Editor’s Note : This month, from ADI’s Rarely Asked Questions, we are pleased to have guest author Gustavo Castro, an applications engineer in the Instrumentation and Precision Group in Wilmington, MA. His main interests are analog and mixed-signal design for precision signal conditioning and electronic instrumentation. Prior to joining Analog Devices in 2011, he worked for ten years designing high-performance digital multimeters and precision dc sources at National Instruments. Gustavo received a bachelor’s degree in electronics engineering in 2000 from Tecnológico de Monterrey, Mexico. He holds three patents.
Q : My amplifier doesn’t behave properly when multiplexing channels. What could be the cause?
A : Some people (especially engineers) claim that one way to contest a speeding violation is to request the calibration certificate of the radar unit. They think that if it’s overdue for calibration, it’s impossible to charge the driver. Whether this really works for anyone (the instrument may have been recently calibrated), the safest way to steer clear of a speeding ticket is to stay below the speed limit. But what if you didn’t realize you were going too fast? That’s an excuse that usually doesn’t work.
The same can happen with amplifiers. In some applications, engineers can forget that an amplifier input may be tied to a source with very fast transients. For example, take a multiplexer buffered by a voltage follower (or an instrumentation amplifier) as shown in Figure 1. Say that the input signals are static and filtered by RC networks to reduce the noise bandwidth or RF interference. The amplifier must be fast enough to settle between transitions, so its selection must take slew rate and bandwidth into consideration. In the lab, however, the result isn’t as expected: the amplifier output moves slowly, and it has an unusual waveform with a long settling tail. The settling time is nowhere near the specifications. What could be the problem?
A lot of things could go wrong, but fundamentally, the amplifier inputs are getting overloaded when the channel transitions. If the output can’t move as fast as the input (or at least not before the input does), a large differential voltage will appear across the two inputs. This condition can saturate the input transistors, increase the input bias current, forward bias the internal protection diodes, or cause other undesired effects. The actual reaction to this channel switch depends on the input topology, process technology, and internal protection circuits, and depends on the speed of the transient and the voltage difference between the adjacent channels. In addition to the amplifier’s reaction to the overload condition, the increased input bias current (even if it only flows in the parasitic capacitance between the multiplexer and the op amp) will charge or discharge the capacitor on the input side of the multiplexer. This perturbation, which changes the original voltage level, will only be restored through the resistor connecting the source to the capacitor. If the time constant of the filter is large, a long settling tail will appear at the output of the amplifier.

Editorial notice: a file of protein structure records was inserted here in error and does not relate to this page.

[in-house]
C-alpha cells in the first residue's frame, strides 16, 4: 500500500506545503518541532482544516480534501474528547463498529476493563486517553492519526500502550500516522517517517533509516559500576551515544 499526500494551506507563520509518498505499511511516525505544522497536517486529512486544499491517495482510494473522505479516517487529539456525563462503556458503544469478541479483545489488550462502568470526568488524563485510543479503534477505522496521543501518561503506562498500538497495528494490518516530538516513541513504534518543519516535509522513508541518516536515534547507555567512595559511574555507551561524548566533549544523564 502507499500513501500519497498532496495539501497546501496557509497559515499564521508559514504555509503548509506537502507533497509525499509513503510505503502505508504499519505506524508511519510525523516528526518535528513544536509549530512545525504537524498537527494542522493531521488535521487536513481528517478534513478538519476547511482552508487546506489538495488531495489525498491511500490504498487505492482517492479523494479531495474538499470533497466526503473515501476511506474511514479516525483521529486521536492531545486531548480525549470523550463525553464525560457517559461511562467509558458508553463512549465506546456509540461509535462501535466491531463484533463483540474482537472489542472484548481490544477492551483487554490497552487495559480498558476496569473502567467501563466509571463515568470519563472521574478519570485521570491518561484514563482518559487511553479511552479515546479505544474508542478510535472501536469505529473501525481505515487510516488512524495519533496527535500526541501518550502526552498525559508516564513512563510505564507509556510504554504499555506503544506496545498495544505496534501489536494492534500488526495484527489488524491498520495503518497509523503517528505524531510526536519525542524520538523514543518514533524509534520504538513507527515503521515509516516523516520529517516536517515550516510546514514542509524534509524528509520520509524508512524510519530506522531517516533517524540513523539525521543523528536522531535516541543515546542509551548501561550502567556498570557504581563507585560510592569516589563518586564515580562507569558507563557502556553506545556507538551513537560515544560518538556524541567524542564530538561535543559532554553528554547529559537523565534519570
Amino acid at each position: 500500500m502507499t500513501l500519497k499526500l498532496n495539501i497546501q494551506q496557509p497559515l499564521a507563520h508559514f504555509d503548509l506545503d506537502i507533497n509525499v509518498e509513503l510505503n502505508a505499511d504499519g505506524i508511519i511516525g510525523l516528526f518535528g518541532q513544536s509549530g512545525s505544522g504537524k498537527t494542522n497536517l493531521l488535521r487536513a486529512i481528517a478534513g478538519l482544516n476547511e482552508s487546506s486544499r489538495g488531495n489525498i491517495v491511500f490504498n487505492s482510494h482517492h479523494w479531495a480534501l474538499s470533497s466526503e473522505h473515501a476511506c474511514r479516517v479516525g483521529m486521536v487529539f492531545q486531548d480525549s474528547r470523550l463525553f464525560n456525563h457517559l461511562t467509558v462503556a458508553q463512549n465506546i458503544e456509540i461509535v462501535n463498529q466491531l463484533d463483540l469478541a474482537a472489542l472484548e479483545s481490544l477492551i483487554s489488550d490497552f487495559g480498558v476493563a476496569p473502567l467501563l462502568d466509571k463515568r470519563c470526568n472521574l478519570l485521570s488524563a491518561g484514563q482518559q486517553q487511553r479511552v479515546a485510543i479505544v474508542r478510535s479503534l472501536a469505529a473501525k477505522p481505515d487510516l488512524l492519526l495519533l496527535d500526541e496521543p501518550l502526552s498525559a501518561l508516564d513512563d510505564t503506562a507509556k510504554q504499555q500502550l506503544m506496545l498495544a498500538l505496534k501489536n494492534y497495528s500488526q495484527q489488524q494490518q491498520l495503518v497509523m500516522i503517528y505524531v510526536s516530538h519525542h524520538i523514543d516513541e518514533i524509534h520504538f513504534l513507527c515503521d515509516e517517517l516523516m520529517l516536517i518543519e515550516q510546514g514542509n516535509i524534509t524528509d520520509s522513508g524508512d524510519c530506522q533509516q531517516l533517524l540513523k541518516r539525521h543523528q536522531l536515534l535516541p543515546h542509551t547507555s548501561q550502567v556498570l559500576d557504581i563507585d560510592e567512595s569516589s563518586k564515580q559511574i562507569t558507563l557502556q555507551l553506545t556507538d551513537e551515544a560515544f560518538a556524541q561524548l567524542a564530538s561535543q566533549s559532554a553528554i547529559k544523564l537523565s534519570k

Several things can be done to remedy the problem, depending on its source. A low-cost solution is to add resistors in series with any inputs that are connected to the fast source—the multiplexer in this case. This can help to avoid saturating the input by increasing the impedance seen by the source during the transient. At a DAC output, or if the amplifier is used to condition a square wave from a microcontroller or FPGA, a simple RC can help slow down the edge to keep the amplifier happy. Each case requires some analysis to determine the best solution, but please pay attention to the transient conditions. And remember, the best way to stay out of trouble is to slow down!